at the crossroads between the Coral Sea and the Arafura Sea. The population, estimated at seven thousand inhabitants, is concentrated on only fourteen of the islands. The inhabitants of the strait, hardened since their most tender youth to the harsh conditions of their natural environment and swims with ‘salties’
(sea crocodiles) and sharks, have a quasi-inseparable relationship with their environment, which feeds them both physiologically and spiritually. Torres Strait Islanders remain attached to the concept of clans, particularly the family kwod with its totems (crocodile, turtle, dugong, ray, emu, etc.). The prerogative of the chief of the clan and the Council of Elders still prevails on numerous subjects, including with regard to ‘native title’, the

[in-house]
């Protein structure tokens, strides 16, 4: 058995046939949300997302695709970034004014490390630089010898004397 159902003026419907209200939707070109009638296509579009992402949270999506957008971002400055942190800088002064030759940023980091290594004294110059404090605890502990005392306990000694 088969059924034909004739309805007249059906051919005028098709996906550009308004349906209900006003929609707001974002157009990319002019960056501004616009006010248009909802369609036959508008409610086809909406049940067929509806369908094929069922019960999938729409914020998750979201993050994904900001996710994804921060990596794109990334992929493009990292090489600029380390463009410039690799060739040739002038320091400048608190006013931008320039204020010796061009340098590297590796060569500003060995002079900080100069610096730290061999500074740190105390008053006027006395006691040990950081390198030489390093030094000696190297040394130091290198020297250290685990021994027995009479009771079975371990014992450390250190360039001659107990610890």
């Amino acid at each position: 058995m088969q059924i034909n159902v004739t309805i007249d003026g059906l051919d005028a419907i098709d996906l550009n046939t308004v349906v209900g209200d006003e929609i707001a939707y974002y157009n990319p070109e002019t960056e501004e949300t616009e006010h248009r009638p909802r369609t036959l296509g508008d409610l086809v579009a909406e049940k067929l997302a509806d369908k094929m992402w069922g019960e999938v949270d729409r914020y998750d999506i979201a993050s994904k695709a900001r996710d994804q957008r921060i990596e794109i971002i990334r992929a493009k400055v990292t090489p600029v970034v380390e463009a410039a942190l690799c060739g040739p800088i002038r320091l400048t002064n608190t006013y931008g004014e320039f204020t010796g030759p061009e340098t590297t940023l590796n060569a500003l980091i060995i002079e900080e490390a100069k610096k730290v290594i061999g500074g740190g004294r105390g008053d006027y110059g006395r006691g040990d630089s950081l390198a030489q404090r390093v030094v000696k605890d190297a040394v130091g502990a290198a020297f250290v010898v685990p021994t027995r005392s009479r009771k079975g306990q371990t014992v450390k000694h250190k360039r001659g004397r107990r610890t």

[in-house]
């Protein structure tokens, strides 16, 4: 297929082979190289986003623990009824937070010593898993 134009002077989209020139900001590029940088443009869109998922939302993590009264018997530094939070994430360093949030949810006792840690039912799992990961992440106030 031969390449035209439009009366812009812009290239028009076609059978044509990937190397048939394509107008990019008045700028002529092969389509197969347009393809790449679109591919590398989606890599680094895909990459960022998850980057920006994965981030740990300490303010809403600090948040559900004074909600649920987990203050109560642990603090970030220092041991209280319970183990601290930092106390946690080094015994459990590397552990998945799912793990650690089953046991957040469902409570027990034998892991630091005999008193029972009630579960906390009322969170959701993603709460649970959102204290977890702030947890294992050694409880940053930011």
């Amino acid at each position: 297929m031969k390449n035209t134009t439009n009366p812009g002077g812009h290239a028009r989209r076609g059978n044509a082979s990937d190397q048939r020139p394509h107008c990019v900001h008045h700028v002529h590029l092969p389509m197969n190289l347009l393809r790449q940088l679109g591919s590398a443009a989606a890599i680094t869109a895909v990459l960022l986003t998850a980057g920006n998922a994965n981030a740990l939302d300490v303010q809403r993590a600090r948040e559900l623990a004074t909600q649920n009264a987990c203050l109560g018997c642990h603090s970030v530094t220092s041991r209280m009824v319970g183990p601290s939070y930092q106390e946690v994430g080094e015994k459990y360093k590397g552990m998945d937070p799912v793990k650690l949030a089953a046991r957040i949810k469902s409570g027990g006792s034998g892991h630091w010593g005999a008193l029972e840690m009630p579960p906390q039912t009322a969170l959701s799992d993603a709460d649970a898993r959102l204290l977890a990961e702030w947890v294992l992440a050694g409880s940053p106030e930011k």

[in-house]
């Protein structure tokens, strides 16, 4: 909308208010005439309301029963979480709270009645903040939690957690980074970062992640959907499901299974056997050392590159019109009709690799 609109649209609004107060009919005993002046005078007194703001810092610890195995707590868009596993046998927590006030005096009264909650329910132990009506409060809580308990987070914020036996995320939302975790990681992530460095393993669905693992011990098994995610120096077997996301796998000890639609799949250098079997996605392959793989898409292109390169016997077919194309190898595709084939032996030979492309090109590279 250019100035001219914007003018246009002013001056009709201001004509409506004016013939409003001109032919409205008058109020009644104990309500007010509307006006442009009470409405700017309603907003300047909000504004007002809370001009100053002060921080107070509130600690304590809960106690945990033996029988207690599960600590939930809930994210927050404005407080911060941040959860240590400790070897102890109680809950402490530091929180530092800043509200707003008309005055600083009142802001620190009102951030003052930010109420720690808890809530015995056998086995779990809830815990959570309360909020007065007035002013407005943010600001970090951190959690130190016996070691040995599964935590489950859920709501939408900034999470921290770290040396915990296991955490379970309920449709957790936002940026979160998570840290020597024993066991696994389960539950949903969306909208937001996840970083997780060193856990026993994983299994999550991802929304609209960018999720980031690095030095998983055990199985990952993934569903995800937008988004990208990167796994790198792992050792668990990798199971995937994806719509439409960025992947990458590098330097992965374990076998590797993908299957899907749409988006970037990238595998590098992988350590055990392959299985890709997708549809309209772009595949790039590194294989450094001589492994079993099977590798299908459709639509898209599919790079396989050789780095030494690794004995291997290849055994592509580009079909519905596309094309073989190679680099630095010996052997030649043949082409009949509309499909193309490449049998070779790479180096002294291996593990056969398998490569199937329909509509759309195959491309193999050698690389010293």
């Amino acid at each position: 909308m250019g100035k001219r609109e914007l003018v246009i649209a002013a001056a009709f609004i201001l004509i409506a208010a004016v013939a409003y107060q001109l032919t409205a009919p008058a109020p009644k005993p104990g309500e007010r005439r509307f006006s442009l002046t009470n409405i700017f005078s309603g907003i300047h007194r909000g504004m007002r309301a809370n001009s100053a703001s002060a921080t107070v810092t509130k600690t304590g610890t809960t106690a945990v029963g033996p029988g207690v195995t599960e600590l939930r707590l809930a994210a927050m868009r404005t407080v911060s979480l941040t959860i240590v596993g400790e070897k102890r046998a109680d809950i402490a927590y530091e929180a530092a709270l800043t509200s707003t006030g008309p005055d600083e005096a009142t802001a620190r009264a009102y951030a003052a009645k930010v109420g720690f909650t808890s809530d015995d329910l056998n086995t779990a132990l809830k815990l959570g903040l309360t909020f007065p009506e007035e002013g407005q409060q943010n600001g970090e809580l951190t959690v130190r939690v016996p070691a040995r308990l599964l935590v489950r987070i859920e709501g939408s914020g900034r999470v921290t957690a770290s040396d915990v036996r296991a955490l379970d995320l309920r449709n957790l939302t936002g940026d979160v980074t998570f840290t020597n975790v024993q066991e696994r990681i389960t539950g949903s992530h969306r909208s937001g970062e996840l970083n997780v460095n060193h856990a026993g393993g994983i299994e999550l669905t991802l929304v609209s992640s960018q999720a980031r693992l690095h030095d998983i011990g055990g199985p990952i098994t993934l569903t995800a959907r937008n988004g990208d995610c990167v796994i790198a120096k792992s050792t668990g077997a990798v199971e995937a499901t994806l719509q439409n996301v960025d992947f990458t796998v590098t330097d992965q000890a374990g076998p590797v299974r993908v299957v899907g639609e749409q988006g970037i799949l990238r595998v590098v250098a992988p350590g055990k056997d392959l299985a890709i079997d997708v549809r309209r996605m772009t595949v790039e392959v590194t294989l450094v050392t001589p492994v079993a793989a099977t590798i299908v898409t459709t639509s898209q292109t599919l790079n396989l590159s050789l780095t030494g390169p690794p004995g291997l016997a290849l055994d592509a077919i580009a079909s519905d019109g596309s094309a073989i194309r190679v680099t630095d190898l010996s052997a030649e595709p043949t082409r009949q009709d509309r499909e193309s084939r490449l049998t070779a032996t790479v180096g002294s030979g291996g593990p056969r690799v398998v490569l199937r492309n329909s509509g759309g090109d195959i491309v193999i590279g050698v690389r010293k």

common law right to own land.
WHAT IS THREATENING THEM?
Today, there are at least time six times as many of the original population of the Torres Strait on the Australian continent than in their region of origin, which creates the risk that their traditions and ancestral culture will disappear. This territory is also particularly vulnerable to the effects of climate change: island coastline eaten away by erosion from the high tides, disappearing coral following repeated bleaching incidents… During an aquatic tour of the magnificent sea beds surround the island of Badu, HRH Prince Albert II was able to observe the effects of global warming on the coral reefs, which have suffered from severe bleaching over the past few years. Badu is also home to the dugong, seen as sacred and with which several clans identify. It is the only herbivorous marine mammal, and is currently endangered. There is a protected nature reserve devoted to dugongs west of the Torres Strait.
An Explorations de Monaco mission
Following up from the Taba Naba event, HRH Prince Albert II wanted to lead an Explorations de Monaco mission to the island of Badu, to meet the people of Alick Tipoti. A photo exhibition showing the highlights of the trip is on display in the Museum’s Conference Room.